For all his claims to the contrary, there can be little doubt that Russian President Vladimir Putin will be taking a keen interest in the outcome of Britain's historic referendum on its membership of the European Union on Thursday.
The Kremlin's official line is that Moscow has no interest in whether the British people decide to leave or remain a member of the 28-state economic and political union. And in his first public comment on the vote last weekend. Mr Putin said the decision was "the business of the people of the UK," even though he could not help having a gratuitous swipe at British Prime Minister David Cameron, accusing him of trying to "blackmail Europe" by calling the vote.
But even though the Kremlin's official position is that it is observing a strict neutrality on the outcome, the reality is that there is nothing that would please Mr Putin more than a British vote in favour of Brexit.
Ever since he embarked on his aggressive military campaign to restore Russia to its former Soviet glory, Mr Putin has made no secret of his hostility to the EU. He deeply resents the EU's successful integration of former Soviet satellite states such as Poland, Hungary and the Czech Republic, which he still regards as falling within Moscow's traditional sphere of influence.
Indeed, it was the EU's attempts to build a strategic partnership with Ukraine, another former Soviet satellite, that prompted Mr Putin's illegal annexation of Crimea two years ago, as well as his continuing military intervention in eastern Ukraine. The Baltic States, which also celebrated their freedom from Soviet control when the Iron Curtain collapsed in 1989, have also been subjected to menacing intimidation by Russian forces.
Mr Putin believes that, if Britain leaves the EU, then the alliance will be less robust in confronting Moscow over its aggressive posture in Central Europe and the Baltics. Moscow is still subject to punitive sanctions imposed in response to its invasion of Crimea and eastern Ukraine, which, together with the collapse in the global price of oil, have inflicted significant damage on the Russian economy.
But while the sanctions have helped to persuade Mr Putin to rein in his military adventurism in Europe, the sanctions are not universally popular among all EU member states. In particular, Germany and Italy, which have close trading ties with Moscow, have been lukewarm about maintaining the sanctions. It is mainly due to Britain's hardline stance on the subject that EU policymakers have managed to summon the diplomatic backbone to keep the sanctions in place.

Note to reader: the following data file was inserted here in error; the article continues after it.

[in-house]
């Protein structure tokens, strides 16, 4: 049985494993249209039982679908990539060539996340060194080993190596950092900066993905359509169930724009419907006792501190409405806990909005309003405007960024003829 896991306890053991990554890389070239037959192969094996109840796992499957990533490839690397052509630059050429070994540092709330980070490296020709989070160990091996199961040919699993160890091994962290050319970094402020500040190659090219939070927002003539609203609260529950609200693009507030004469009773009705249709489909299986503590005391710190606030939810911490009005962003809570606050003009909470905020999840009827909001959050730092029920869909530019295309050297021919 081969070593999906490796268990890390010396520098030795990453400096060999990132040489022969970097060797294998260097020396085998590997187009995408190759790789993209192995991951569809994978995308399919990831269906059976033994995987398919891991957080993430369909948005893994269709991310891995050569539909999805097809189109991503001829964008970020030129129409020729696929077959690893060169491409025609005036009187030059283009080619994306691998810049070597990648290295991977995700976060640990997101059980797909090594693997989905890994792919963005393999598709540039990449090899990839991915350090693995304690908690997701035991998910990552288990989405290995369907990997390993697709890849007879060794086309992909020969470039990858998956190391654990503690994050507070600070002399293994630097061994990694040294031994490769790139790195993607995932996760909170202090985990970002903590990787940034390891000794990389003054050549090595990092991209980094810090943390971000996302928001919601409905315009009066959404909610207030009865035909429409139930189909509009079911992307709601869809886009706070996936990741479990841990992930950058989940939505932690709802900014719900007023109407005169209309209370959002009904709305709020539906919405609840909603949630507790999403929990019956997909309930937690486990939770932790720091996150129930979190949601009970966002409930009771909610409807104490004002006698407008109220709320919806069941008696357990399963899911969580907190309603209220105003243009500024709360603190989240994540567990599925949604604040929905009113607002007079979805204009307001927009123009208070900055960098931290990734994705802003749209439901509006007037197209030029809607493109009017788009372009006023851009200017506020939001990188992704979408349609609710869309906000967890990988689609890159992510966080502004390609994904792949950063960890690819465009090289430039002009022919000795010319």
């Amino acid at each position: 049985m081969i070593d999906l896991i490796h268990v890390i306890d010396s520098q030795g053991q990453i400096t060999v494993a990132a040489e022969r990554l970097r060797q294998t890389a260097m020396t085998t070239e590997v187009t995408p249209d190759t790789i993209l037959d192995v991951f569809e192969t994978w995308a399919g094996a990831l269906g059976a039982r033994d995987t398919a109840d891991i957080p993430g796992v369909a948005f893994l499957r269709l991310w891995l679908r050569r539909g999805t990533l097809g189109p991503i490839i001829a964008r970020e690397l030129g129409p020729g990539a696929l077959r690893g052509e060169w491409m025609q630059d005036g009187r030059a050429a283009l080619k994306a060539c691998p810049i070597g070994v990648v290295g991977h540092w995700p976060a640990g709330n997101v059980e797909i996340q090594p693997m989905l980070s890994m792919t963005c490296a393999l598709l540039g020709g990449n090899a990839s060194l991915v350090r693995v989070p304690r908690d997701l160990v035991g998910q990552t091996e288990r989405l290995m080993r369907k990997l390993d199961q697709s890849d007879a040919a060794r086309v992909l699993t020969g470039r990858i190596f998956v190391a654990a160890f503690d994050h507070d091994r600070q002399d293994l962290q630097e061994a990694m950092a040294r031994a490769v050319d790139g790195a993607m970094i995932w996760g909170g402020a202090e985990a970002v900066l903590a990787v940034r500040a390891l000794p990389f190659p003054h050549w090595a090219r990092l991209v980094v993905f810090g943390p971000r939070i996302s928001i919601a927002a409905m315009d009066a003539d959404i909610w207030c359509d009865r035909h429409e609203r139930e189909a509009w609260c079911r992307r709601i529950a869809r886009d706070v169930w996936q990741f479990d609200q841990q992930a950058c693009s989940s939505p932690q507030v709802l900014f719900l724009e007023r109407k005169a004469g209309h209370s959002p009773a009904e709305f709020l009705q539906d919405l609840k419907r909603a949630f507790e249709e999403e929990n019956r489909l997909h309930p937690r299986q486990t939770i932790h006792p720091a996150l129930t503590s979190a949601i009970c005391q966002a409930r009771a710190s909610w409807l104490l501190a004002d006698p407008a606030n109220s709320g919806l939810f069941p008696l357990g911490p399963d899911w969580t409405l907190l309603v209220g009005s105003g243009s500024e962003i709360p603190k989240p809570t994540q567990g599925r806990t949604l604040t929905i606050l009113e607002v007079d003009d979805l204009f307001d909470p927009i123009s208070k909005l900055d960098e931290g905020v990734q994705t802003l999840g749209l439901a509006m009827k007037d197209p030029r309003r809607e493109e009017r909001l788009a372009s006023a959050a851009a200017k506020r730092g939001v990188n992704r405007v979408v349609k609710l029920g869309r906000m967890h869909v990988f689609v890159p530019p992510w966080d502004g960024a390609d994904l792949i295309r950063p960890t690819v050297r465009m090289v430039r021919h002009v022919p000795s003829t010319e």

Britain's strained relationship with Moscow dates back to the 2006 murder of Russian dissident Alexander Litvinenko, who was poisoned with polonium during a meeting with Russian intelligence agents at a London hotel.
The British military has also taken a lead role in NATO's robust response to Russian sabre-rattling in Central Europe, and has deployed a heavy-armoured battle group to the Polish border and fighter jets in the Balkans to deter further acts of Russian aggression.
But Mr Putin is badly mistaken if he believes that a British "leave" vote will result in Europe taking a less robust approach to Russian aggression. For a start, even if Britain does vote to leave the EU, it will still work with the EU, albeit as a separate diplomatic entity rather than having its voice submerged by the dead hand of Brussels bureaucracy. And Britain outside the EU will be just as vigorous in opposing further acts of Russian aggression as it has been as a member of the EU.
Furthermore, NATO, rather than the EU, is the most important organization for keeping Moscow in its place. Apart from France, the only other European country with serious military clout is Britain, and Britain will continue to be a cornerstone of the transatlantic alliance, irrespective of how it votes in Thursday's EU referendum.
Con Coughlin is Defence and Foreign Affairs Editor of the London Telegraph and author of Churchill's First War (St Martin's Press).